August 21, 2001 -- OK, if you tell
your friends you're spending a
couple days' vacation knocking
around New London, Conn., they
probably won't turn green with
After all, to most people this city of
about 60,000 is just another
signpost on I-95, a benchmark on
the way to Mystic Seaport, the
casinos at Foxwoods, or a
stopover before heading to the
Hamptons by ferry.
The trick lies in telling your friends that you have
discovered a sleeper destination, where a genuinely retro
mini-golf lies five feet from the beach, where an art deco
theater screens classic movies and where the natural beauty
of the seashore blends with a gritty urban setting.
Truly a sheep in wolf's clothing, New London may appear
down at the heels at first glance, but things are looking up.
The pharmaceutical giant, Pfizer, just built its research
headquarters in this port city, turning polluted brown fields
into a spiffy modern complex of buildings.
Downtown, there's a renaissance of another sort, this one
artistic. Art galleries are popping up on both sides of the
city center, and there's an experimental theater, Secret
Theatre, staging shows on the weekends.
Music or movies can be seen year-round at the Garde Arts
Center, a completely restored art deco theater. Next door
is an excellent and very affordable Thai restaurant,
What's great about downtown New London is the
While other cities let loose with the wrecking ball back in
the '70s, most of the blocks in this city seem almost frozen
in earlier eras, with plenty of brick, granite and clapboards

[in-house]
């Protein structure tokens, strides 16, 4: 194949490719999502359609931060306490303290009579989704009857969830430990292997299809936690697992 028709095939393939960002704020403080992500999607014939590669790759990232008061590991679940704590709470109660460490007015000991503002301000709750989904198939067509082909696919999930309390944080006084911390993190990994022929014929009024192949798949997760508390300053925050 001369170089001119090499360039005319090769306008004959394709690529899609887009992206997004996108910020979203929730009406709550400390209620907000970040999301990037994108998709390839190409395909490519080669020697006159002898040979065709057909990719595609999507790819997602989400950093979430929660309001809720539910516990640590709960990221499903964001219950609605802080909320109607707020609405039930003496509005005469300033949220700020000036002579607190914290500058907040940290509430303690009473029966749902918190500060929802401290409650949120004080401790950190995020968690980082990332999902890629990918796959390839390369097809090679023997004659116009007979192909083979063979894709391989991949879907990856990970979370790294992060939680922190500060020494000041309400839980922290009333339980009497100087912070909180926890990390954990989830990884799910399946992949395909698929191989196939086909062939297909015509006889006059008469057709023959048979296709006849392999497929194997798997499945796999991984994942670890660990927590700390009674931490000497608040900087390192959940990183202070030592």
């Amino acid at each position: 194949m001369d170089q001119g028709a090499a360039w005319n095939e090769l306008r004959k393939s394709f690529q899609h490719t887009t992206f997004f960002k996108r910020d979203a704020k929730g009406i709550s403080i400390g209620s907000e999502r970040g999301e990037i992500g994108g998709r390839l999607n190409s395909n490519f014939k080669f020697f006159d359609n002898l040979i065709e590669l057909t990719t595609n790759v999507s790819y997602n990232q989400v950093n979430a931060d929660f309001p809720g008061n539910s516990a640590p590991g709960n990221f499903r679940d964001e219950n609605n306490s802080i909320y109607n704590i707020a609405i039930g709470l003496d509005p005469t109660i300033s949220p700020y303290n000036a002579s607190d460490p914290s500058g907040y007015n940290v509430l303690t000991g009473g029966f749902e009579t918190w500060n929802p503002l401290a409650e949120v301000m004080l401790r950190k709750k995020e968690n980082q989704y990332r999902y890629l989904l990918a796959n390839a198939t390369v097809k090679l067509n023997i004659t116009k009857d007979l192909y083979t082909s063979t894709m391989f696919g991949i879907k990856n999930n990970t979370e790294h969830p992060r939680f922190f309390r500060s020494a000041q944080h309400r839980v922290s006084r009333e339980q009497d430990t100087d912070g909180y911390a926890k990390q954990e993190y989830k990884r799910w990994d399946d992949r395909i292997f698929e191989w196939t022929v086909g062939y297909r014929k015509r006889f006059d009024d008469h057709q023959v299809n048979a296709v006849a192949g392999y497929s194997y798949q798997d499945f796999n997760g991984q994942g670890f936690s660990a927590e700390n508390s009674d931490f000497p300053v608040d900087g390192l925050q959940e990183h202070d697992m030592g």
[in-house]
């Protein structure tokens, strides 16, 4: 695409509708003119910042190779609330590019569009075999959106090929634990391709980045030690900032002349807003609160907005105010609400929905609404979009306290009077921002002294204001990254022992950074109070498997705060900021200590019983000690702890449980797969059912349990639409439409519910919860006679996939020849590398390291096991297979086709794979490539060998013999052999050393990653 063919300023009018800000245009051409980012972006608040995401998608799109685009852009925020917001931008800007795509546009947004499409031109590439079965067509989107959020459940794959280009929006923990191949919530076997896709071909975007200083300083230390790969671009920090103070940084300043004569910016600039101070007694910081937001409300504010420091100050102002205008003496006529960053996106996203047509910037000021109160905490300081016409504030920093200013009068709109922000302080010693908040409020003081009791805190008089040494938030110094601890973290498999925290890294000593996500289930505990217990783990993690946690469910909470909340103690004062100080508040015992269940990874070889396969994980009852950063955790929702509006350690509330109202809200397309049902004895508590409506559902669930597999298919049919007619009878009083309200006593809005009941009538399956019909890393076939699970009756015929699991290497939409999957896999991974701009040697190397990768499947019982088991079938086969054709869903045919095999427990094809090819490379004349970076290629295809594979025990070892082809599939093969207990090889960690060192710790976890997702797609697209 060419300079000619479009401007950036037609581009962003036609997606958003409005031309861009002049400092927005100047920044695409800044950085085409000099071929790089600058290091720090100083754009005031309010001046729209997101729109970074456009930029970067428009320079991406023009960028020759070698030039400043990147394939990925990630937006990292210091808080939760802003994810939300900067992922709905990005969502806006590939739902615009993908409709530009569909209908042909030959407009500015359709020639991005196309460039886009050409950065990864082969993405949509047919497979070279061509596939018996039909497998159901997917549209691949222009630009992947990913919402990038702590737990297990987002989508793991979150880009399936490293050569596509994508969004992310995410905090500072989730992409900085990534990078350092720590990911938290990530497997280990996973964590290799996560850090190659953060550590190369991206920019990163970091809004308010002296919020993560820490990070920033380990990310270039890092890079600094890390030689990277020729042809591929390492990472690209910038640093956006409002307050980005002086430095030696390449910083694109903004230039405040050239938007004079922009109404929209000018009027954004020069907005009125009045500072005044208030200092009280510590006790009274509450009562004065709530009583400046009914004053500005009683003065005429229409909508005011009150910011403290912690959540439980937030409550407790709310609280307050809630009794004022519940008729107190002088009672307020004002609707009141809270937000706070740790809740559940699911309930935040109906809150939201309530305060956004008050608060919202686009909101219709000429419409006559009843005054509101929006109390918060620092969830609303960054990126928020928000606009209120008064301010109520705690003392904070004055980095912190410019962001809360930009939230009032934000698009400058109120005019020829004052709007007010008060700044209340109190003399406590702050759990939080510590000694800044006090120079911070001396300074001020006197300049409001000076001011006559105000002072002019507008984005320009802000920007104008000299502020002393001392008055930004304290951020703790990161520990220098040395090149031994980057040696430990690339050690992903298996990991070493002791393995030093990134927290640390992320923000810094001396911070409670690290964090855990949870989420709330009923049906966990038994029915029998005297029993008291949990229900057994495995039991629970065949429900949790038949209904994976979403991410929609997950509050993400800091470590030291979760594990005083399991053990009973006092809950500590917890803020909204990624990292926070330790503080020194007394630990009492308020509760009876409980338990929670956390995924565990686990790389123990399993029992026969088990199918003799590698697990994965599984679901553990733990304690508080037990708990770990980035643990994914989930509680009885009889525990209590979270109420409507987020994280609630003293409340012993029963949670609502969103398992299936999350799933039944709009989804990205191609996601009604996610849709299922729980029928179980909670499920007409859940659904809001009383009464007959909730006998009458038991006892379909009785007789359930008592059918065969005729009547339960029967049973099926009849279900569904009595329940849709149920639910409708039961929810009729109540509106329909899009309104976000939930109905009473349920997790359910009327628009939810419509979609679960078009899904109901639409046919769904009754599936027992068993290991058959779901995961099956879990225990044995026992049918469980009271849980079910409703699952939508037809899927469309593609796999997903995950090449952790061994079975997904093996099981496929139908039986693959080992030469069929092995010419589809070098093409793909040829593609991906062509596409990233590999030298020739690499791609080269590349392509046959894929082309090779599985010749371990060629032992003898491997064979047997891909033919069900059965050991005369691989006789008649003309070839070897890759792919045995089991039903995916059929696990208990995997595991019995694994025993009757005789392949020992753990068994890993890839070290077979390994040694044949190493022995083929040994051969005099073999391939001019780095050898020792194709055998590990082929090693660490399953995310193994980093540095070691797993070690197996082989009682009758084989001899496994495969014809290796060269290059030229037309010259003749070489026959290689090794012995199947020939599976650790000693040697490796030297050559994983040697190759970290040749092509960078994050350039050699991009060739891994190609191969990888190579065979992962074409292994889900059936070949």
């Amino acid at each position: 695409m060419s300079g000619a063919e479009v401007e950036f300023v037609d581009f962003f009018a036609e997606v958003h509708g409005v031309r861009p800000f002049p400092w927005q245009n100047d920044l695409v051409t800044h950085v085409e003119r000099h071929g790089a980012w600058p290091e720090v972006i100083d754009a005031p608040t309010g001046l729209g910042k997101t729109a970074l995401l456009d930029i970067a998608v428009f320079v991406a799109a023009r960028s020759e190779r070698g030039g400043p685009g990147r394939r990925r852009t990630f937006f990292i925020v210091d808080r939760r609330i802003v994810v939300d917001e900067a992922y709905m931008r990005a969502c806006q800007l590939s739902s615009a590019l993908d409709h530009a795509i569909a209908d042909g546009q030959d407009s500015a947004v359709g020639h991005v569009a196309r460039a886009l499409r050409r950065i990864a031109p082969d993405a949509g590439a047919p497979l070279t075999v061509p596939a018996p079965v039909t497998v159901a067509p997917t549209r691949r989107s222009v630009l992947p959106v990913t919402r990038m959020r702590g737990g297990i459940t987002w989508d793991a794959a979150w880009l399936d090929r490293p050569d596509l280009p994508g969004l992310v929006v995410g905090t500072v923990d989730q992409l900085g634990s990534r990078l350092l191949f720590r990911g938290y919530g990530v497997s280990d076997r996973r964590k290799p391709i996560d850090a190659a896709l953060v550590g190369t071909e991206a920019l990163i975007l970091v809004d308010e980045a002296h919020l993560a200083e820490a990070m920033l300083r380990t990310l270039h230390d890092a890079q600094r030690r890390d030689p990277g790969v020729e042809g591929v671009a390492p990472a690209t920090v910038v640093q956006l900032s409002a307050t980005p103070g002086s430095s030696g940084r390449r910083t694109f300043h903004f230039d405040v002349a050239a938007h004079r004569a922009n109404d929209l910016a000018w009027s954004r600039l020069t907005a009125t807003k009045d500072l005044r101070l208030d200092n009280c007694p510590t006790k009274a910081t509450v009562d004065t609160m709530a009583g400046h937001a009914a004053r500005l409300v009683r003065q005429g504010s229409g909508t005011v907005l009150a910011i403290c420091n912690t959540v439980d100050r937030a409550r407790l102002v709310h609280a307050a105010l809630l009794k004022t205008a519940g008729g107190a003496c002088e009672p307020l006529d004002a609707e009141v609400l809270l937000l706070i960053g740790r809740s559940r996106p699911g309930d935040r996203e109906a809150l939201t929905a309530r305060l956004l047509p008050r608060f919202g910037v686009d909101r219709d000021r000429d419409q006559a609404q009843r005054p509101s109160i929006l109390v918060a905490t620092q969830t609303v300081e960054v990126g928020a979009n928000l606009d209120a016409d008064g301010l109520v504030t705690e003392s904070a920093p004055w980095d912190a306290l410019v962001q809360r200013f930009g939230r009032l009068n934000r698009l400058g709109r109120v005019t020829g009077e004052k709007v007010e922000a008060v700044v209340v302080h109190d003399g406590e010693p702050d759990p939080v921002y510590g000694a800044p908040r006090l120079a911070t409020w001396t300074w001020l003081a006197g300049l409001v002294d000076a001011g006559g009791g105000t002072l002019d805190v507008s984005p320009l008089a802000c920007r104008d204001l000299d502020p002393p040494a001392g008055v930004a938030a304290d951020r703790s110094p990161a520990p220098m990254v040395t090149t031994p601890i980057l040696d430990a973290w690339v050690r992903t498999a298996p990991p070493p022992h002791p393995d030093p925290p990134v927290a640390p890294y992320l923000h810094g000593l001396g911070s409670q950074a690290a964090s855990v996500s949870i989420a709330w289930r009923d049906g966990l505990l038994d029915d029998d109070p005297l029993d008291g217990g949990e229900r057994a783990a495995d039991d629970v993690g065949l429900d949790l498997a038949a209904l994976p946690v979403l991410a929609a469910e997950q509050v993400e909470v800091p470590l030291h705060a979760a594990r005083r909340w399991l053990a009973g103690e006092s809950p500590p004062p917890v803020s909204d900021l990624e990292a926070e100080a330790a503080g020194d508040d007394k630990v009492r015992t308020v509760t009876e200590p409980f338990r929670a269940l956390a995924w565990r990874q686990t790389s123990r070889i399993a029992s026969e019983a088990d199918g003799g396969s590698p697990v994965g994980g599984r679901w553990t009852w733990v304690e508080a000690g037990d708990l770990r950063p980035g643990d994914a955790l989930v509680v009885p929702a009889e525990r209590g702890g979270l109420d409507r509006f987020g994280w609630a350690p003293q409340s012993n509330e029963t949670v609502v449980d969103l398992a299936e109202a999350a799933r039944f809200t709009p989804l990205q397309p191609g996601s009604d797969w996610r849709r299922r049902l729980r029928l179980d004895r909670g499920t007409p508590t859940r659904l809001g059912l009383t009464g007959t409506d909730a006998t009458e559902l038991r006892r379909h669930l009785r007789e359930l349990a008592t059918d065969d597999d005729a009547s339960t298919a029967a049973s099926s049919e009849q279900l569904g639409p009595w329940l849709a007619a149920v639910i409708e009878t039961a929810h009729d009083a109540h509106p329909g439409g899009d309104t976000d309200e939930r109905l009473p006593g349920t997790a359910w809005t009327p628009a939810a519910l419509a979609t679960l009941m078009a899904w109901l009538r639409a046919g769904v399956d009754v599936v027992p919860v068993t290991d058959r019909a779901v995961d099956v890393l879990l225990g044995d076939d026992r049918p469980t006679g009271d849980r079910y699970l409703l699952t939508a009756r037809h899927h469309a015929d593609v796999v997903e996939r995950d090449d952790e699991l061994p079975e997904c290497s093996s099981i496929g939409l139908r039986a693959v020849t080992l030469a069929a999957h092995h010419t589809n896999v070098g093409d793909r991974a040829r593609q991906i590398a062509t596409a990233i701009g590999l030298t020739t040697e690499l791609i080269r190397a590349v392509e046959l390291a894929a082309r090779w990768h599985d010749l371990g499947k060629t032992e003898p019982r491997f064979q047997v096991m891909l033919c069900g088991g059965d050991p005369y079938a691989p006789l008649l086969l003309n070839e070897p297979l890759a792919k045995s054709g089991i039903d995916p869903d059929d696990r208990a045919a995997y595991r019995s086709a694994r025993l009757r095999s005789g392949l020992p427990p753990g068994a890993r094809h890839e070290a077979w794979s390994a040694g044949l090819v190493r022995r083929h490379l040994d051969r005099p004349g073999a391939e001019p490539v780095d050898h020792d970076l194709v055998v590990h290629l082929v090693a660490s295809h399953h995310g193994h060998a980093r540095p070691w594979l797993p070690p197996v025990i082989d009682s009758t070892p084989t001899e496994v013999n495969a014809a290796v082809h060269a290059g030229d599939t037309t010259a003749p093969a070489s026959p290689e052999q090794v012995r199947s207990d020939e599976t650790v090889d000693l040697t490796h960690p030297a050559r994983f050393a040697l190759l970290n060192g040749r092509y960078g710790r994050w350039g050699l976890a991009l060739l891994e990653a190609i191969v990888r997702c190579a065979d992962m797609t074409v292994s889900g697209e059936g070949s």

Union Railroad Station alone is a terrific example. It's a
cool, massive brick building with a Romanesque arched
entry and eyebrow gables.
Of course, like many small cities in New England, some of
the storefronts are empty.
The old Crocker House on State Street was once a hotel
that welcomed celebrated guests such as Charles Dickens
and Eugene O'Neill's actor father, James. With its beautiful
curved glass window and ornate copper trim, it seems ripe
for a new tenant.
New London may not be for the faint-hearted, but for
anyone who likes exploring, the sidestreets hold treasures.
Right off State Street, for example, is the Dutch Tavern, a
homey joint where the burgers are tasty and patrons are
Yes, New London's most famous writer, playwright
Eugene O'Neill, hung out here, but he wasn't too particular
as long as the alcohol was flowing.
The place has character, small wooden tables worn smooth
by decades of elbows and beer glasses rubbing their tops.
Turn right outside and you'll stumble onto Antique Radio &
Television, a veritable museum of gorgeous specimens -
Philcos cased in wood, and all manner of radios large and
The place is a blast for kids age 8 and up, especially if
owner William Morse lets them try their hand at a
contraption used to test those old tubes.
Nature is never too far away. Just outside town is the
Connecticut Arboretum with excellent walking trails. South
of the city center is Ocean Beach Park where the
Long Island Sound, in all its splendor, beckons hundreds of
beach-goers, who come for the volleyball, the saltwater
and the view.
All the amenities are right there, too - ice cream, beer,
game rooms and showers.
This is also the place for mini-golf, where hole No. 7 is a
plaster whale that spouts water. You're so close to the
beach here, that water might just be the real thing.
Finally, if you work up an appetite, the place to go in warm
weather is Fred's Shanty on Pequot Avenue, for footlong
hot dogs or fried clams.
The place sits on the shore of the Thames River just before
it empties into the Sound. Sailboats and ferry boats ply the
water and so does the occasional submarine - they build
'em right across the river in Groton.
* New London is about a 21/2-hour drive east of New
York City on I-95. It is also accessible via Amtrak. Tourist
information: (800) 863-6569, www.mysticmore.com.